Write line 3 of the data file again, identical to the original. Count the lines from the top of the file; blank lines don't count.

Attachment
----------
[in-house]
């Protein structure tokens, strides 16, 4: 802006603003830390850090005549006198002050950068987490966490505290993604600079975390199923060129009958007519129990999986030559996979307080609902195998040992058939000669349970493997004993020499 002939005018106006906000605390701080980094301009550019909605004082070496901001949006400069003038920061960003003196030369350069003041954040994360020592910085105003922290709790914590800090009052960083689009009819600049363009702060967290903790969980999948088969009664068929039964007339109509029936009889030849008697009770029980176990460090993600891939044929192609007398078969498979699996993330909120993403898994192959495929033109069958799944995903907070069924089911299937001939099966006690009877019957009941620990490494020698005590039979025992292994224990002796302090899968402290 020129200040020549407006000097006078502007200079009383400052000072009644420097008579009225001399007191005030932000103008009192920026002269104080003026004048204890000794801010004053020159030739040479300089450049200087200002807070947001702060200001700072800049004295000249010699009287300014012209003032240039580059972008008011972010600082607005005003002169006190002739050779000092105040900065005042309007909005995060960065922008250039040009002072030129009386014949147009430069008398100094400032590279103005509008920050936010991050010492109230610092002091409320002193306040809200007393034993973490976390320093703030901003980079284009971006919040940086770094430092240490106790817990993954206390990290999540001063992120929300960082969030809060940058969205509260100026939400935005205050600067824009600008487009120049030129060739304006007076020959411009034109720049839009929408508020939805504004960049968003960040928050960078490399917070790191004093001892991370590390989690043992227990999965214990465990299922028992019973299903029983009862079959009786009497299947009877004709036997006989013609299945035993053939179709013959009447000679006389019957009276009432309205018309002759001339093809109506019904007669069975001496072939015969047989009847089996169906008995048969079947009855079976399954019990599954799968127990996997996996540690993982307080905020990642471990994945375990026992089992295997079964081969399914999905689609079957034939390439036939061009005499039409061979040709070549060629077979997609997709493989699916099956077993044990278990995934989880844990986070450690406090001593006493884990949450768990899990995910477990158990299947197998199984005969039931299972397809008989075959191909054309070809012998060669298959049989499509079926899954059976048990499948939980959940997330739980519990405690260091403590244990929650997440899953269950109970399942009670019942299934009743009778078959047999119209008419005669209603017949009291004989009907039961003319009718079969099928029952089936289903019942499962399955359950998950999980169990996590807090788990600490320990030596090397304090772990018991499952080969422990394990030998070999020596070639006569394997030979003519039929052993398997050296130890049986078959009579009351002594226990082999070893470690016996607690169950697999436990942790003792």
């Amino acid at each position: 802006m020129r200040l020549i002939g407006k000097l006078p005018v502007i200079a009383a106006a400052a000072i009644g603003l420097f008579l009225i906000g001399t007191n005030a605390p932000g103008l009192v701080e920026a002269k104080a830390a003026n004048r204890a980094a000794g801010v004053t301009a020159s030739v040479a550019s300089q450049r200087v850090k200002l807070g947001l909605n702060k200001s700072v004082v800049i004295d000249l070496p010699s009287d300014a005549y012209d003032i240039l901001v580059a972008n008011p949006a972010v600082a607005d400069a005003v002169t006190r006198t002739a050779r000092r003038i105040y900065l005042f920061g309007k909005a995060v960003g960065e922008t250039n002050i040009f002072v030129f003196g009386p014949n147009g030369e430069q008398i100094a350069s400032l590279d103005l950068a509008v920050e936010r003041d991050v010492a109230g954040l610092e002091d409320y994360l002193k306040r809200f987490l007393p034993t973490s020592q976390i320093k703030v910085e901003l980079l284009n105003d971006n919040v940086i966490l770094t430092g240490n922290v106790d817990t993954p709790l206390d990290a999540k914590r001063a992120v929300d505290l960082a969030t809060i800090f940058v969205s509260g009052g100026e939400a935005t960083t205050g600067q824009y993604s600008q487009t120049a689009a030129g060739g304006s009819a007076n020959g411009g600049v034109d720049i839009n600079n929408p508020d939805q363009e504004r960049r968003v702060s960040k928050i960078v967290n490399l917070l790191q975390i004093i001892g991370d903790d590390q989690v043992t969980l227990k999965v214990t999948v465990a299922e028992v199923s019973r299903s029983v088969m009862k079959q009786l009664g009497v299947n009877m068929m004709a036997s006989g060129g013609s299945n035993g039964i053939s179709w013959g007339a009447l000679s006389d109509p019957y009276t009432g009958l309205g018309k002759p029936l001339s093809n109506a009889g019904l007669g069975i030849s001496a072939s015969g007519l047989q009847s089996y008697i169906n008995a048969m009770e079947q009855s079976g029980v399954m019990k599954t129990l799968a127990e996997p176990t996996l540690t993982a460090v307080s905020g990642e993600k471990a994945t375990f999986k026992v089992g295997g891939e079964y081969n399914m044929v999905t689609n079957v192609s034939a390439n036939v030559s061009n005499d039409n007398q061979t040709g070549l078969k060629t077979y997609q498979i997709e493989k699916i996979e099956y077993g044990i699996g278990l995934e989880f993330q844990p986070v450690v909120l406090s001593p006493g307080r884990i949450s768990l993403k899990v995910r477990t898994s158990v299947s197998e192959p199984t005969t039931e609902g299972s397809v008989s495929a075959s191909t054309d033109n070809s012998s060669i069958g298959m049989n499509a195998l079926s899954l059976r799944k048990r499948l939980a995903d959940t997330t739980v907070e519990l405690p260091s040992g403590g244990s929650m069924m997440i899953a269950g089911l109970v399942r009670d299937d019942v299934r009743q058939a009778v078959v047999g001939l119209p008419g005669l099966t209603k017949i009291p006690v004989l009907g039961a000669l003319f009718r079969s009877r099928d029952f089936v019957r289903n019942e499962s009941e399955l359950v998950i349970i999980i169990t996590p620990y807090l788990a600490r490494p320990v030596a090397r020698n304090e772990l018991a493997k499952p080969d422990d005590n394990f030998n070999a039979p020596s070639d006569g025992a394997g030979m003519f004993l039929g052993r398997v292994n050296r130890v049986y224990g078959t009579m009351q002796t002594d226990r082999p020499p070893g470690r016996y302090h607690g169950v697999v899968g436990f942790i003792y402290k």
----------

């Amino acid at each position: 802006m020129r200040l020549i002939g407006k000097l006078p005018v502007i200079a009383a106006a400052a000072i009644g603003l420097f008579l009225i906000g001399t007191n005030a605390p932000g103008l009192v701080e920026a002269k104080a830390a003026n004048r204890a980094a000794g801010v004053t301009a020159s030739v040479a550019s300089q450049r200087v850090k200002l807070g947001l909605n702060k200001s700072v004082v800049i004295d000249l070496p010699s009287d300014a005549y012209d003032i240039l901001v580059a972008n008011p949006a972010v600082a607005d400069a005003v002169t006190r006198t002739a050779r000092r003038i105040y900065l005042f920061g309007k909005a995060v960003g960065e922008t250039n002050i040009f002072v030129f003196g009386p014949n147009g030369e430069q008398i100094a350069s400032l590279d103005l950068a509008v920050e936010r003041d991050v010492a109230g954040l610092e002091d409320y994360l002193k306040r809200f987490l007393p034993t973490s020592q976390i320093k703030v910085e901003l980079l284009n105003d971006n919040v940086i966490l770094t430092g240490n922290v106790d817990t993954p709790l206390d990290a999540k914590r001063a992120v929300d505290l960082a969030t809060i800090f940058v969205s509260g009052g100026e939400a935005t960083t205050g600067q824009y993604s600008q487009t120049a689009a030129g060739g304006s009819a007076n020959g411009g600049v034109d720049i839009n600079n929408p508020d939805q363009e504004r960049r968003v702060s960040k928050i960078v967290n490399l917070l790191q975390i004093i001892g991370d903790d590390q989690v043992t969980l227990k999965v214990t999948v465990a299922e028992v199923s019973r299903s029983v088969m009862k079959q009786l009664g009497v299947n009877m068929m004709a036997s006989g060129g013609s299945n035993g039964i053939s179709w013959g007339a009447l000679s006389d109509p019957y009276t009432g009958l309205g018309k002759p029936l001339s093809n109506a009889g019904l007669g069975i030849s001496a072939s015969g007519l047989q009847s089996y008697i169906n008995a048969m009770e079947q009855s079976g029980v399954m019990k599954t129990l799968a127990e996997p176990t996996l540690t993982a460090v307080s905020g990642e993600k471990a994945t375990f999986k026992v089992g295997g891939e079964y081969n399914m044929v999905t689609n079957v192609s034939a390439n036939v030559s061009n005499d039409n007398q061979t040709g070549l078969k060629t077979y997609q498979i997709e493989k699916i996979e099956y077993g044990i699996g278990l995934e989880f993330q844990p986070v450690v909120l406090s001593p006493g307080r884990i949450s768990l993403k899990v995910r477990t898994s158990v299947s197998e192959p199984t005969t039931e609902g299972s397809v008989s495929a075959s191909t054309d033109n070809s012998s060669i069958g298959m049989n499509a195998l079926s899954l059976r799944k048990r499948l939980a995903d959940t997330t739980v907070e519990l405690p260091s040992g403590g244990s929650m069924m997440i899953a269950g089911l109970v399942r009670d299937d019942v299934r009743q058939a009778v078959v047999g001939l119209p008419g005669l099966t209603k017949i009291p006690v004989l009907g039961a000669l003319f009718r079969s009877r099928d029952f089936v019957r289903n019942e499962s009941e399955l359950v998950i349970i999980i169990t996590p620990y807090l788990a600490r490494p320990v030596a090397r020698n304090e772990l018991a493997k499952p080969d422990d005590n394990f030998n070999a039979p020596s070639d006569g025992a394997g030979m003519f004993l039929g052993r398997v292994n050296r130890v049986y224990g078959t009579m009351q002796t002594d226990r082999p020499p070893g470690r016996y302090h607690g169950v697999v899968g436990f942790i003792y402290k």